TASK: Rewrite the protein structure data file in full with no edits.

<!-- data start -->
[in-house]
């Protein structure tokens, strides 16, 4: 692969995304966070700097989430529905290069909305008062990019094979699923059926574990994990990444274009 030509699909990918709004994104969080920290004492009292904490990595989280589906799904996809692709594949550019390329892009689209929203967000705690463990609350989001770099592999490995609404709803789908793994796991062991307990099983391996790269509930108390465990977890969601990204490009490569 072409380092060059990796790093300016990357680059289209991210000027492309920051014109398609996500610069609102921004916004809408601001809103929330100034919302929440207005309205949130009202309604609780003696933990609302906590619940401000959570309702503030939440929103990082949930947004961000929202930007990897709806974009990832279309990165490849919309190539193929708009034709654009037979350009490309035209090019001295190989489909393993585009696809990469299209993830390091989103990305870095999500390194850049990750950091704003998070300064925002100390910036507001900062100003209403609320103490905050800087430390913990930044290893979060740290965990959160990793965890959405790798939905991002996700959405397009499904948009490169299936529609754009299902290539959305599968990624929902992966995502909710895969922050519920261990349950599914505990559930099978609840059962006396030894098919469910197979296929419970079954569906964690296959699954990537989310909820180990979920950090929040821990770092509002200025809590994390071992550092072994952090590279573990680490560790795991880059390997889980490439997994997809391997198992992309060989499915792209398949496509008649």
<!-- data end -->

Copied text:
[in-house]
């Protein structure tokens, strides 16, 4: 692969995304966070700097989430529905290069909305008062990019094979699923059926574990994990990444274009 030509699909990918709004994104969080920290004492009292904490990595989280589906799904996809692709594949550019390329892009689209929203967000705690463990609350989001770099592999490995609404709803789908793994796991062991307990099983391996790269509930108390465990977890969601990204490009490569 072409380092060059990796790093300016990357680059289209991210000027492309920051014109398609996500610069609102921004916004809408601001809103929330100034919302929440207005309205949130009202309604609780003696933990609302906590619940401000959570309702503030939440929103990082949930947004961000929202930007990897709806974009990832279309990165490849919309190539193929708009034709654009037979350009490309035209090019001295190989489909393993585009696809990469299209993830390091989103990305870095999500390194850049990750950091704003998070300064925002100390910036507001900062100003209403609320103490905050800087430390913990930044290893979060740290965990959160990793965890959405790798939905991002996700959405397009499904948009490169299936529609754009299902290539959305599968990624929902992966995502909710895969922050519920261990349950599914505990559930099978609840059962006396030894098919469910197979296929419970079954569906964690296959699954990537989310909820180990979920950090929040821990770092509002200025809590994390071992550092072994952090590279573990680490560790795991880059390997889980490439997994997809391997198992992309060989499915792209398949496509008649």